Misconfigured Amazon S3 Buckets that allow public writes are enabling 3rd party, unbeknownst to either the data owner or the data consumer, launch a surreptitious man-in-the-middle (MITM) attack. This problem is called GhostWriter and described by researchers from Skyhigh Networks. According to researchers, GhostWriter technique is dangerous both for the customer and storage provider.
The ransomware encrypts files in the system and displays ransom note demanding 0.05 bitcoin (~ $285) from victims to unlock their systems.
According to Trend Micro research, Bad Rabbit spreads t via fake Flash installer “install_flash_player.exe” from compromised sites. At the present time, the link for downloading a fake installer is inaccessible.
KnockKnock is discovered by Skyhigh Networks experts, who noted that the key distinction of this new attack is the nature of the accounts that are being targeted. The attack targets on system accounts that are not assigned to any one individual user. System accounts have more privileges and, in addition, they have a more loyal password policy. Having access to the account, it is easier for hackers to continue attacking the corporate network.
A group of scientists from Adelaide, Pennsylvania, Maryland and Graz University of Technology published a study that describes a new way to bypass the defense against Rowhammer attacks.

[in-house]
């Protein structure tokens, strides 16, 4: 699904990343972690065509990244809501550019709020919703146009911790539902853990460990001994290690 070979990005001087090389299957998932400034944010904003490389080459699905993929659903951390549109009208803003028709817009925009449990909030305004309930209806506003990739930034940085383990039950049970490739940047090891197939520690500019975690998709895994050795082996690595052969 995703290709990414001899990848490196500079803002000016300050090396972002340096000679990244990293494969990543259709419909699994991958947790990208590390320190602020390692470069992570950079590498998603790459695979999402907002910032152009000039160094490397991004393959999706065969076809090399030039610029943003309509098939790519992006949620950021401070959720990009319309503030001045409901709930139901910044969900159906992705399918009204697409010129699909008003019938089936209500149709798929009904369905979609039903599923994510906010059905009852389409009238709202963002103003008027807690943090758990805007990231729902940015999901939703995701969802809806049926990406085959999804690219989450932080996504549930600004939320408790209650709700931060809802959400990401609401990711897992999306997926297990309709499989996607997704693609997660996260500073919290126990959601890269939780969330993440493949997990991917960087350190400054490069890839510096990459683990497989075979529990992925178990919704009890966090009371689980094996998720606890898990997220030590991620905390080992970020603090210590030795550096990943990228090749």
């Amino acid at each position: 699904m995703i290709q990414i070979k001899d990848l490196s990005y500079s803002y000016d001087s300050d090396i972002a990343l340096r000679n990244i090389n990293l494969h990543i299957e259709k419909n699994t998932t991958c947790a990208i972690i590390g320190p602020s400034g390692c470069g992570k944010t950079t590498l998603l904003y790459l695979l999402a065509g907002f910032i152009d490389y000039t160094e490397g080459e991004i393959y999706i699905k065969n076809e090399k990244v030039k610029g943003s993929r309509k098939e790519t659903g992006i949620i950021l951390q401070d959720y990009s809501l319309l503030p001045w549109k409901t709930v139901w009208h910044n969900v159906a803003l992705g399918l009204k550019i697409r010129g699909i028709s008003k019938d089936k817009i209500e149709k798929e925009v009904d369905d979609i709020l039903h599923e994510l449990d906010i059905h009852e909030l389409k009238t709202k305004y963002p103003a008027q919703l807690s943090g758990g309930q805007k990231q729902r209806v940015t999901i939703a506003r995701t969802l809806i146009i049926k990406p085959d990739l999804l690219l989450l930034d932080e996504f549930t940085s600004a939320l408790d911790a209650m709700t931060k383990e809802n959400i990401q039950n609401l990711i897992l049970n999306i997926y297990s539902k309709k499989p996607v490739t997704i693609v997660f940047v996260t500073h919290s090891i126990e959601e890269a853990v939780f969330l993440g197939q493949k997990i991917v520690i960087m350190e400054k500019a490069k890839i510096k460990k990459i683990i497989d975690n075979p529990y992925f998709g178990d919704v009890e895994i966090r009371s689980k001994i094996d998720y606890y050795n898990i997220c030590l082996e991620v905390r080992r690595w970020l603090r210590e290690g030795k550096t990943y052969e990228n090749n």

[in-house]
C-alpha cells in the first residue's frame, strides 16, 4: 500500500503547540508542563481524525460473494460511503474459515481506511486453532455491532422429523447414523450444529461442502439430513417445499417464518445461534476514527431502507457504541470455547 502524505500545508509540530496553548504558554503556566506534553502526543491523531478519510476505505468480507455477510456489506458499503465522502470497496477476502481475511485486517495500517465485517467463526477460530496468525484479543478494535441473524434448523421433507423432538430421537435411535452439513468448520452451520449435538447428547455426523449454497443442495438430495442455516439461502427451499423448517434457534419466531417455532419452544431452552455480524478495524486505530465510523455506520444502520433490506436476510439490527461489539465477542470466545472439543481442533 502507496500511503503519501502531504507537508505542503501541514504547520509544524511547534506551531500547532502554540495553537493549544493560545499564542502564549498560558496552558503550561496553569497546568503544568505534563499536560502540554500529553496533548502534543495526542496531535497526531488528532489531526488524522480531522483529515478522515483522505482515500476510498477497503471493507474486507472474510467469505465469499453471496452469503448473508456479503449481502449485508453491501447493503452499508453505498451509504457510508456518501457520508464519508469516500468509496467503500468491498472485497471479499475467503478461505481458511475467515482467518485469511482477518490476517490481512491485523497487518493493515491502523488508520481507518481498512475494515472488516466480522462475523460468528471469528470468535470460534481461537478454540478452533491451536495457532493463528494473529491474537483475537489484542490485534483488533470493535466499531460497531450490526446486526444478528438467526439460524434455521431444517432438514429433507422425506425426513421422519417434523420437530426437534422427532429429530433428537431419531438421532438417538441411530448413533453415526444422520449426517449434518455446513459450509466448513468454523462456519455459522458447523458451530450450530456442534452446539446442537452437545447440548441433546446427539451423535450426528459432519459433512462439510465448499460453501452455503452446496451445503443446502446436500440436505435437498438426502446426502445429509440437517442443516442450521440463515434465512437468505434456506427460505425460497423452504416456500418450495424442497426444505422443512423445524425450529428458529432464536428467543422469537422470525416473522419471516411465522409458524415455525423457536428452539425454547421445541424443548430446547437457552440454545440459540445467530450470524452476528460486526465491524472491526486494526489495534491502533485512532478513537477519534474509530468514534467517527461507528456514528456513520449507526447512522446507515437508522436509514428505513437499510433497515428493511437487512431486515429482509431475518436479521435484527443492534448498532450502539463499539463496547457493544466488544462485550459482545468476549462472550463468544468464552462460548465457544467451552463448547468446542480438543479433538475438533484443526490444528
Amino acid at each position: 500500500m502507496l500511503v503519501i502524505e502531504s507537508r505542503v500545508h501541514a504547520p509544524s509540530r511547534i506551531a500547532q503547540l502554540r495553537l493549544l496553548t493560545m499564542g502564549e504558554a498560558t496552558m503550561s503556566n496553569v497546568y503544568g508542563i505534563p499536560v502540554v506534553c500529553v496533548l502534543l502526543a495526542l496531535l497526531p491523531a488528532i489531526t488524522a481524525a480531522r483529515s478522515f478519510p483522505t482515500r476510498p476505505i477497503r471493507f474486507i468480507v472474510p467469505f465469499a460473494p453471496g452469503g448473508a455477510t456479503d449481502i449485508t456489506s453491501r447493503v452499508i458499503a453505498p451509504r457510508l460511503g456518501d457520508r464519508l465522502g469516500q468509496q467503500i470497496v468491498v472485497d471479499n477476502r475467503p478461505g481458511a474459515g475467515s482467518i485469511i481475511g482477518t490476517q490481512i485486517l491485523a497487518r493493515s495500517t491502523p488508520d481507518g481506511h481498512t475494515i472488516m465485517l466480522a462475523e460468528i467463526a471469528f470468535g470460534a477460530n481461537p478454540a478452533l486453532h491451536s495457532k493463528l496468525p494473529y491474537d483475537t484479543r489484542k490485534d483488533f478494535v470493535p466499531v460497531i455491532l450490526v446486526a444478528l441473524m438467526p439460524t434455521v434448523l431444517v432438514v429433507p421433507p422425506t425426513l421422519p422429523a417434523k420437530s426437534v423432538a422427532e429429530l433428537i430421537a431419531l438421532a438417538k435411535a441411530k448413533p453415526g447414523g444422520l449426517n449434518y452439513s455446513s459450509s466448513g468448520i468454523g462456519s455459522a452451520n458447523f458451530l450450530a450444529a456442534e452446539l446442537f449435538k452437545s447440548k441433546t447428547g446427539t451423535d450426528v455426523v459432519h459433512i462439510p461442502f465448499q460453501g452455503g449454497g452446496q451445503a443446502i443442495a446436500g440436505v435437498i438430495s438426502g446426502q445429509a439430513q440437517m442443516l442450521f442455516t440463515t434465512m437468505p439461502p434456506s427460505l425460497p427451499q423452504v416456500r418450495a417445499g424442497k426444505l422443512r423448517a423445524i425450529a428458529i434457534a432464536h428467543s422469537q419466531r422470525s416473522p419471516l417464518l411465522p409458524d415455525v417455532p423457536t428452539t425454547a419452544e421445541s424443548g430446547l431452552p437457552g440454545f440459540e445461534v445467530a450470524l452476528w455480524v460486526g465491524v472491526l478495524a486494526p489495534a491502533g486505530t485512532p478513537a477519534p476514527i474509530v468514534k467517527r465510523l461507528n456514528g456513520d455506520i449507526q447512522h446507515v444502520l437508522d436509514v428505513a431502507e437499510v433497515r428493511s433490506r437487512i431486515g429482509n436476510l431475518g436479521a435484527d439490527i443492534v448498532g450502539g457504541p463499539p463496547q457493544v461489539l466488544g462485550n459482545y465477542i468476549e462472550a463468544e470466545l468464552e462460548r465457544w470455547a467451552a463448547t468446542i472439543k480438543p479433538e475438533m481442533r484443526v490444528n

To launch an attack, hacker need to narrow down the Rowhammer data bombardment to one single row of memory cells, instead of multiple locations. According to the test results, the revised Rowhammer attack may take between 44 to 138 hours, but this shouldn’t be a problem if an attacker targets online servers and cloud providers.
Nowadays, it is difficult to surprise someone by malicious advertising campaigns, but the experts of Proofpoint have discovered a new trend in this area. Now attackers are targeting not on the users ‘ browsers and in their routers. The final goal of the attacker is to inject ads into every page visited by infected victim. Interestingly, the campaign focused not on IE users, as it happens often, but for Chrome users (both desktop and mobile versions).
The owners of the routers do not show a harmless ad. Advertising will take them straight to the exploit kit DNSChanger, which continues the attack. Using steganography, the attacker sends router of the victim image, which contains the AES key. Malicious advertising uses this key to decrypt further traffic received from DNSChanger. So attackers hide their operations from the attention of is professionals.
After receiving AES key, DNSChanger sends the victim a list of the distinguishing features of 166 router (including various models of Linksys, Netgear, D-Link, Comtrend, Zyxel, and Pirelli), which is set based on the type of router, which is then transmitted to the attackers control server. The server has a list of vulnerabilities and hard-coded credentials from different devices, which are used to intercept control over the victim’s router. Proofpoint experts noted that in some cases (if the model allows), the attackers are trying to create an external connection to an administrative port on the router and take control directly.